China's workplace safety agency said negligence among factory managers and government inspectors caused "extremely chaotic" work-safety conditions at a poultry plant where a deadly fire killed 120 workers this week. Safety exits were blocked at the Jilin Baoyuanfeng Poultry Co. plant and managers neglected to hold required safety drills or worker education, State Administration of Work Safety head Yang Dongliang said.
Attorneys for a South Korean company accused of stealing the Kevlar body armor recipe from the DuPont Co. are due in federal court in Virginia. Kolon Industries will be arraigned Friday morning in U.S. District Court in Richmond. Kolon is charged in a six-count federal indictment with theft of trade secrets, conspiracy to convert trade secrets and obstruction of justice.
The U.S. economy added 175,000 jobs in May, a gain that shows employers are hiring at a still-modest but steady pace despite government spending cuts and higher taxes. The unemployment rate rose to 7.6 percent from 7.5 percent in April, the Labor Department said Friday.
General Motors CEO Dan Akerson says the company's finances are sound enough to consider paying a dividend or even buying more stock from the U.S. government. The CEO, in comments after GM's annual meeting Thursday, also said the company first has to keep investing in new vehicles and equipment.
Just two days after refusing a government request to recall 2.7 million older-model Jeeps, Chrysler has decided to do two other recalls totaling 630,000 vehicles worldwide. The automaker will recall more than 409,000 Jeep Patriot and Compass small SUVs across the globe from the 2010 and 2012 model years to fix air bag and seat-belt problems.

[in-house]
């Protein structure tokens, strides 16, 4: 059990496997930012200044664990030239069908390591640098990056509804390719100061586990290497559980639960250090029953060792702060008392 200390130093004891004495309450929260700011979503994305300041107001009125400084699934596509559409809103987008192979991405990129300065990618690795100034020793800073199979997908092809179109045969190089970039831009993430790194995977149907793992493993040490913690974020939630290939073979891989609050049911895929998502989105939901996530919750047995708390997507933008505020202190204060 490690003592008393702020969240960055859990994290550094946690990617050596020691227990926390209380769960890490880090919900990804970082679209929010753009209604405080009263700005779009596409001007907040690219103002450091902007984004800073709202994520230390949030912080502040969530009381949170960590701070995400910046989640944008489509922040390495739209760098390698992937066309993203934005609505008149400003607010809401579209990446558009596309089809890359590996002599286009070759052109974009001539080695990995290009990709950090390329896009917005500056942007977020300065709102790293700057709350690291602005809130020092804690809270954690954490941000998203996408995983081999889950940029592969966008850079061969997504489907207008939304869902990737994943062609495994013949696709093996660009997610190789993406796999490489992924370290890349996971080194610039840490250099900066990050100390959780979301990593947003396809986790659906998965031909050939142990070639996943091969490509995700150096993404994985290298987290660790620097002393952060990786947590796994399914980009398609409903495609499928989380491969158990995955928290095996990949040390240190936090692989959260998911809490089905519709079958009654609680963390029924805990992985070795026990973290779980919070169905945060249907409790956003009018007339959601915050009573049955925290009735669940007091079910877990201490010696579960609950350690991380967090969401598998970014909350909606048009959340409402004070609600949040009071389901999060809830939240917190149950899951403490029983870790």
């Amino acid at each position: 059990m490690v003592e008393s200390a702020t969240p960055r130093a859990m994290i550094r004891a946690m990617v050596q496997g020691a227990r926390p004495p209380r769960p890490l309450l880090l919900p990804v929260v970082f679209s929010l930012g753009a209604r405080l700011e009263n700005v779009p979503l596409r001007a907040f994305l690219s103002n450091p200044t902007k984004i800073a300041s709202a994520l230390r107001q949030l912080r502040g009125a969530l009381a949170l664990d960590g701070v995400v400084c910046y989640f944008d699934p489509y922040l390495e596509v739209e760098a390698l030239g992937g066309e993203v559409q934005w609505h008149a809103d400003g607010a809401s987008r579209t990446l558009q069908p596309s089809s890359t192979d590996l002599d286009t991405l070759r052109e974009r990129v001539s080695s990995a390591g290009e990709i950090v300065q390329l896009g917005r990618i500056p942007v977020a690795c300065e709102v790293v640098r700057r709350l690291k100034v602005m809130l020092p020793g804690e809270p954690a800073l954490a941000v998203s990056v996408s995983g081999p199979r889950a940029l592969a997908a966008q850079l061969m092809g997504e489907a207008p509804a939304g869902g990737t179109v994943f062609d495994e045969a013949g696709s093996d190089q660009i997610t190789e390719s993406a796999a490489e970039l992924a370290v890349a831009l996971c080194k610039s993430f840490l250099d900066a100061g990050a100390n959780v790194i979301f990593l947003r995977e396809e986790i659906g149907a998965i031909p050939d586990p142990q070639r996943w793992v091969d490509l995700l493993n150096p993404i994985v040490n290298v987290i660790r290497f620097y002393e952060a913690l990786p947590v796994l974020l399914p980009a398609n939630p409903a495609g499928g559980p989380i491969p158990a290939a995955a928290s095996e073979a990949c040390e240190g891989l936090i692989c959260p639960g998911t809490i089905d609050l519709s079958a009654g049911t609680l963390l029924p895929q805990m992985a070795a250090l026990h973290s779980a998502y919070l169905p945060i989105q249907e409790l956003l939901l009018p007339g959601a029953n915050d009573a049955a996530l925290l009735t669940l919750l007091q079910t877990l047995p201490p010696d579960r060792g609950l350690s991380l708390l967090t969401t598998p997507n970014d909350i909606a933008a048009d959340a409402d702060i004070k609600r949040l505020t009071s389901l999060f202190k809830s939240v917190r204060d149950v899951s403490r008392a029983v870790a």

Toyota Motor Corp. is planning to exempt factory workers with preschool-age children from working nightshifts to support childcare, starting in September, sources familiar with the matter have said. The measure has already been introduced for some Toyota plant workers on a trial bases, kicking off October last year.
Three business reasons — quicker, closer and custom — prompted computer maker Lenovo Group to open its first U.S. manufacturing operation in North Carolina instead of low-cost foreign locations like Mexico or China, its North American president said.
Federal authorities say a Mahwah man was planning to go to India with a New Jersey company's stolen trade secrets for self-administered disposable pens. U.S. Attorney Paul Fishman announced Wednesday that 36-year-old Ketan Maniar, an Indian national, was charged with stealing trade secrets for his own economic benefit from a worldwide medical technology company headquartered in Franklin Lakes.
Top law enforcement officials from San Francisco and New York plan to meet with some of the largest U.S. smartphone makers next week to help thwart the rise in cellphone thefts and robberies. San Francisco District Attorney George Gascon and New York Attorney General Eric Schneiderman announced Wednesday that their meeting scheduled to take place in New York City on June 13 will be dubbed a "Smartphone Summit."
Labor backers are making clear their opposition to a pair of bills aiming to strip Ohio unions of their power to compel membership and automatically collect dues. Hundreds showed up Tuesday at the Ohio Statehouse, where the first — and probably the last — hearing was being held on right-to-work legislation proposed by Republican state Reps. Kristina Roegner and Ron Maag.